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Uncover Your Heart Disease Risk With A Wrist Band Device?

A study published in journal Chest has shown that novel intra-sleep pulse oxymetry can be an effective modality in identifying cardiovascular disease risk in patients. In the study, a modified version of Weinmann‘s SOMNOcheck micro oximeter was used to observe pulse wave attenuation, heart rate acceleration, pulse propagation times, as well as respiration-related pulse oscillations and oxygen desaturation episodes. All the collected data was analyzed by an algorithm, and the prognostic results were checked against European Society of Hypertension/European Society of Cardiology (ESH/ESC) risk factor matrix.

Some details from the study abstract:

Methods: One hundred forty-eight sleep clinic patients (98 men, mean age 50 ± 13 years) underwent an overnight study using a novel photoplethysmographic sensor. CV risk was classified according to the European Society of Hypertension/European Society of Cardiology (ESH/ESC) risk factor matrix. Five signal components reflecting cardiac and vascular activity (pulse wave attenuation, pulse rate acceleration, pulse propagation time, respiration-related pulse oscillation, and oxygen desaturation) extracted from 99 randomly selected subjects were used to train the classification algorithm. The capacity of the algorithm for CV risk prediction was validated in 49 additional patients.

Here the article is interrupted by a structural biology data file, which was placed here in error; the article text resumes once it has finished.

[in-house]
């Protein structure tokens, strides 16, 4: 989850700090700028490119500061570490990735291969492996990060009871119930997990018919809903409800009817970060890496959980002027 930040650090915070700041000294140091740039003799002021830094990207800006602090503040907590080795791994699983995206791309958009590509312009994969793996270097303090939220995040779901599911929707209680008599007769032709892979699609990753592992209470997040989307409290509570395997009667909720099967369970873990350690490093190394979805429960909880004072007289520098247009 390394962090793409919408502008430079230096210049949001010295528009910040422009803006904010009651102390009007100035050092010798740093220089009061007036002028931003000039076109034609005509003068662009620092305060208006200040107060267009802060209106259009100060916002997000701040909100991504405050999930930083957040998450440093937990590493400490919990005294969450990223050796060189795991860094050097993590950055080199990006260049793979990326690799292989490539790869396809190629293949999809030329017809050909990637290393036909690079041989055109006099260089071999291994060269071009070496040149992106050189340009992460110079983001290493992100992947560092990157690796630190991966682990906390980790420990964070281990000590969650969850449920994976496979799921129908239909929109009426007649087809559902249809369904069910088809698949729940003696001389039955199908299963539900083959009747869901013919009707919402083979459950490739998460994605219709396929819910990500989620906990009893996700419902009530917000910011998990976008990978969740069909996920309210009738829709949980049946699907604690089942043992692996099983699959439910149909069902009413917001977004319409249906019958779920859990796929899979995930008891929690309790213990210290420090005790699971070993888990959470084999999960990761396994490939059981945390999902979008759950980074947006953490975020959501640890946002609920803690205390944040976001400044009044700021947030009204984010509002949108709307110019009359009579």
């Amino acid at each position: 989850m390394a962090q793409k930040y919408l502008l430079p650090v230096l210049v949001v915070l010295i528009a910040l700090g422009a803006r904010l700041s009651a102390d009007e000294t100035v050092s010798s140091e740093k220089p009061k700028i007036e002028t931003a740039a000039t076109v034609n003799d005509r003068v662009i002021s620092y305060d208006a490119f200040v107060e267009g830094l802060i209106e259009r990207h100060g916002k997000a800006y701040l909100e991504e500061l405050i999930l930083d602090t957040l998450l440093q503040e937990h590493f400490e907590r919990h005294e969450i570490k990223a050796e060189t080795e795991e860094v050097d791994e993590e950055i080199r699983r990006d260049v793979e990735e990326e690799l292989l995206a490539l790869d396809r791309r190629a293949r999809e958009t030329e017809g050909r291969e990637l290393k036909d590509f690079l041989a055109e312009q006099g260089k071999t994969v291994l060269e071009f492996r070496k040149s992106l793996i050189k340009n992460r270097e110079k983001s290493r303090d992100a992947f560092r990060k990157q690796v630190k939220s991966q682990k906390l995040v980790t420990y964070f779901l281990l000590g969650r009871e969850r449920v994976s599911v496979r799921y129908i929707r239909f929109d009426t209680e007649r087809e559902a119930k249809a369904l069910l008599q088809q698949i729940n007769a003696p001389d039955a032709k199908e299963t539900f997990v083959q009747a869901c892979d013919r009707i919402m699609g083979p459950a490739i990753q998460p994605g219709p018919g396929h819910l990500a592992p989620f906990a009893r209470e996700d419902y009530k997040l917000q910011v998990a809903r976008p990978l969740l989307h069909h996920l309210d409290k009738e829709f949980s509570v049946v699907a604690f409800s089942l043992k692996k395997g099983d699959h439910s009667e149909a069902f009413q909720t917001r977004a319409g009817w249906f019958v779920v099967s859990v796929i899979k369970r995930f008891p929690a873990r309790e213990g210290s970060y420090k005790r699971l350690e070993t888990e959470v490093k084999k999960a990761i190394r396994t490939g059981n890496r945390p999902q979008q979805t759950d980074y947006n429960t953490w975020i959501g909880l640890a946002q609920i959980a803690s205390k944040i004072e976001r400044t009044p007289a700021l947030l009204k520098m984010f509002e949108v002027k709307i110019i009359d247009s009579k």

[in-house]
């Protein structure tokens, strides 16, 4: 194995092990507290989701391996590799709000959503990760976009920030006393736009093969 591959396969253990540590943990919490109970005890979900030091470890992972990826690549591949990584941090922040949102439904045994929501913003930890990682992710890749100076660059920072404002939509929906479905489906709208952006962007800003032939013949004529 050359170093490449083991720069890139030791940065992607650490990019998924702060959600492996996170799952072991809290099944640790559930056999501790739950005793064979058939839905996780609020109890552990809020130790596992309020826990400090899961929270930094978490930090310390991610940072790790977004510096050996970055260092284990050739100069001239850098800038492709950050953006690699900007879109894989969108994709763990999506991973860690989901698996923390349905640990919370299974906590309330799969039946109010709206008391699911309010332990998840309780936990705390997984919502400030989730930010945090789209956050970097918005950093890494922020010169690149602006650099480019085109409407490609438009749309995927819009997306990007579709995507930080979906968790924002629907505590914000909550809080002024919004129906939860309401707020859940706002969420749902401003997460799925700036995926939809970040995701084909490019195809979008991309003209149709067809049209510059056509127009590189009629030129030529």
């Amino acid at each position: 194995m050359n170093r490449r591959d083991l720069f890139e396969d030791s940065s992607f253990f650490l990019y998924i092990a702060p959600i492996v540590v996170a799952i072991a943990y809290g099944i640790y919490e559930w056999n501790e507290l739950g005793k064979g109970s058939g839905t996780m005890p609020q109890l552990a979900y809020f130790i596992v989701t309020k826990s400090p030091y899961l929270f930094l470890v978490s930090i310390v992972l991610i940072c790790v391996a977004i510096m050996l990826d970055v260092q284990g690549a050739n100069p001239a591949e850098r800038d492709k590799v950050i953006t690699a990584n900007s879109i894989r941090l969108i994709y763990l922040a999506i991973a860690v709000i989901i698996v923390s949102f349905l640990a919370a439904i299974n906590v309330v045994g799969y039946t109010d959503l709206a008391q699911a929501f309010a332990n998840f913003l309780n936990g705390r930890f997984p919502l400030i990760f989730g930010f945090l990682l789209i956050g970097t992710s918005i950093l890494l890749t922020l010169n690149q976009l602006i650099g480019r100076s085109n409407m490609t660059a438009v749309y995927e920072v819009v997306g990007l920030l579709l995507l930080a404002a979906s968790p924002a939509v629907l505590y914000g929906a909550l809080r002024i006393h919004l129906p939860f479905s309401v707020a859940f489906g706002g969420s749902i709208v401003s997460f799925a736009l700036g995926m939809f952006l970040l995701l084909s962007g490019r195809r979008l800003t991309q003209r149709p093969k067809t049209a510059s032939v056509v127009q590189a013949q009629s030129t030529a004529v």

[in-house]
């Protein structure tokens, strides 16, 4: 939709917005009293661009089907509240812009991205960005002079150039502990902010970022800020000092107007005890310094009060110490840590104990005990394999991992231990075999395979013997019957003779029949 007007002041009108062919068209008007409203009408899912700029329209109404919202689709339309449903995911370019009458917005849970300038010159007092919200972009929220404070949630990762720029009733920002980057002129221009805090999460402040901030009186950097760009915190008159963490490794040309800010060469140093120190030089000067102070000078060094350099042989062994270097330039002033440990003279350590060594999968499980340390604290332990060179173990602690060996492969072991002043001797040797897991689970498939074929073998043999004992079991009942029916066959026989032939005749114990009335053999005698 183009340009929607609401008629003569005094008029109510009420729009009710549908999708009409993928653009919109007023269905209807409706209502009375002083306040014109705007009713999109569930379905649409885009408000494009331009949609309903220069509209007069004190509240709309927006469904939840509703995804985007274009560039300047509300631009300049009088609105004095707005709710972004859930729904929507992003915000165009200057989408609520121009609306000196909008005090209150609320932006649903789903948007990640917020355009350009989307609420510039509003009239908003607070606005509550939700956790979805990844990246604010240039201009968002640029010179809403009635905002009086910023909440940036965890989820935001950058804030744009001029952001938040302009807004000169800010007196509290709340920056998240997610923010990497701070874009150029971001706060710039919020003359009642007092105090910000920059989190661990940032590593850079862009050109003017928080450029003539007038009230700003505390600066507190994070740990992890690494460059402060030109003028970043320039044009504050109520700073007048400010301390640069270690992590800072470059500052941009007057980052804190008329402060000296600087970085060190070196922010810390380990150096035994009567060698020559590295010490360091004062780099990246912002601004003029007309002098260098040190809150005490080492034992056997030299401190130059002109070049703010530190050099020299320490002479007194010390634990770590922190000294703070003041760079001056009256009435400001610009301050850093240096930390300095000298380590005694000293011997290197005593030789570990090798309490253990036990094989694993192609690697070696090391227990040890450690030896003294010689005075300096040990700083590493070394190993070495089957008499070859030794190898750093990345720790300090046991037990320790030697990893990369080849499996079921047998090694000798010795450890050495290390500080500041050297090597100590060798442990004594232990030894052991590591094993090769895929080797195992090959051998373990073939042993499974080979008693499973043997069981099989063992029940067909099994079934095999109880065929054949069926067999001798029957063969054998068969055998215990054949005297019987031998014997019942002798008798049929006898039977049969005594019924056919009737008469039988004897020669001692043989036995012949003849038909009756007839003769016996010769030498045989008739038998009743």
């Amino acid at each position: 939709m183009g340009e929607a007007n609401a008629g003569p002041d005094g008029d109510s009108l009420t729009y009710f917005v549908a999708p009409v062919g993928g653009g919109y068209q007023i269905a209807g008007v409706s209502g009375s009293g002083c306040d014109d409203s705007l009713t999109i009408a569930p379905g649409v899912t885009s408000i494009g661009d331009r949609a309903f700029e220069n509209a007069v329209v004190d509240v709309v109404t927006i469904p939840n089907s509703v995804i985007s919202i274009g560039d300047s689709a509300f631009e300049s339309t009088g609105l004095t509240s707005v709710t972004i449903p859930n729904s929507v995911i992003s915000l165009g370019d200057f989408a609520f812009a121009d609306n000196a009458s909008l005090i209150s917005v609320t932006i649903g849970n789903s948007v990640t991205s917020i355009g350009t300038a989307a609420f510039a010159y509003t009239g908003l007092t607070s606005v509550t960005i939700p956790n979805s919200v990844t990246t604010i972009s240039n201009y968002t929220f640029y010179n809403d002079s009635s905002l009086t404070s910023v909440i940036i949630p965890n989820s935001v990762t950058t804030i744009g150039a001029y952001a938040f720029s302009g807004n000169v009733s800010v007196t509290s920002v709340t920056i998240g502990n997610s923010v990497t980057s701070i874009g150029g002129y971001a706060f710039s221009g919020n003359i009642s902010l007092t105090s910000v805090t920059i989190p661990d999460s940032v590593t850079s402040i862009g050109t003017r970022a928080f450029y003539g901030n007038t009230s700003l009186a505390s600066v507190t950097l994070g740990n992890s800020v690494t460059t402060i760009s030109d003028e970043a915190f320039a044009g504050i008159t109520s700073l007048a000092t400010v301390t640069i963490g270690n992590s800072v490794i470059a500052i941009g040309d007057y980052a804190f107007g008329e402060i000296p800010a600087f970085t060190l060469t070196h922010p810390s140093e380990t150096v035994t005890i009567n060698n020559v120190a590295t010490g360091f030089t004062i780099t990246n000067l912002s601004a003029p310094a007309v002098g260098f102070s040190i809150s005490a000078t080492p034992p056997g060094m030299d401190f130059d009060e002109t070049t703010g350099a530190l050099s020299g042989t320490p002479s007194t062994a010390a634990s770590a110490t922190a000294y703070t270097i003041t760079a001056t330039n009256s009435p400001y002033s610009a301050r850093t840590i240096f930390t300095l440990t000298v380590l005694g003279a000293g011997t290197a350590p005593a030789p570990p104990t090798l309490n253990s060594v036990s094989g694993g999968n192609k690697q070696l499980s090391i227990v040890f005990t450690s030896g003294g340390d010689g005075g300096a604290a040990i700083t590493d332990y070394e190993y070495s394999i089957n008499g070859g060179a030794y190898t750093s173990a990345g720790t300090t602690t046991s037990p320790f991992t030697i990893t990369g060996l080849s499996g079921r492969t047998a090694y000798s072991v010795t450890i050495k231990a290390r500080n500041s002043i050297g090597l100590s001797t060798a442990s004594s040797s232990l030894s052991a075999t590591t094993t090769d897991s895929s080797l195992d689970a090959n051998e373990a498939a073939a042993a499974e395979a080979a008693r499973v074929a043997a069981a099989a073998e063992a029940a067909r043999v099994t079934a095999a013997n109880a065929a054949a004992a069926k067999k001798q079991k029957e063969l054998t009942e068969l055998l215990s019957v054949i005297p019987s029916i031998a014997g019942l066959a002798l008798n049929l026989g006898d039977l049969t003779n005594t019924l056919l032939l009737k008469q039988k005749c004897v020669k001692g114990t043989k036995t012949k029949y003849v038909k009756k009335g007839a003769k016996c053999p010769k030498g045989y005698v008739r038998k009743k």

Results: Each signal component contributed independently to CV risk prediction. The sensitivity and specificity of the algorithm to distinguish high/low CV risk in the validation group were 80% and 77%, respectively. The area under the receiver operating characteristic curve for high CV risk classification was 0.84. β-Blocker treatment was identified as an important factor for classification that was not in line with the ESH/ESC reference matrix.

Abstract in Chest: Oximeter-Based Autonomic State Indicator Algorithm for Cardiovascular Risk Assessment

Product page: SOMNOcheck micro…

More from U of Gothenburg: Cardiovascular disease can be detected earlier during sleep…

*This blog post was originally published at Medgadget*

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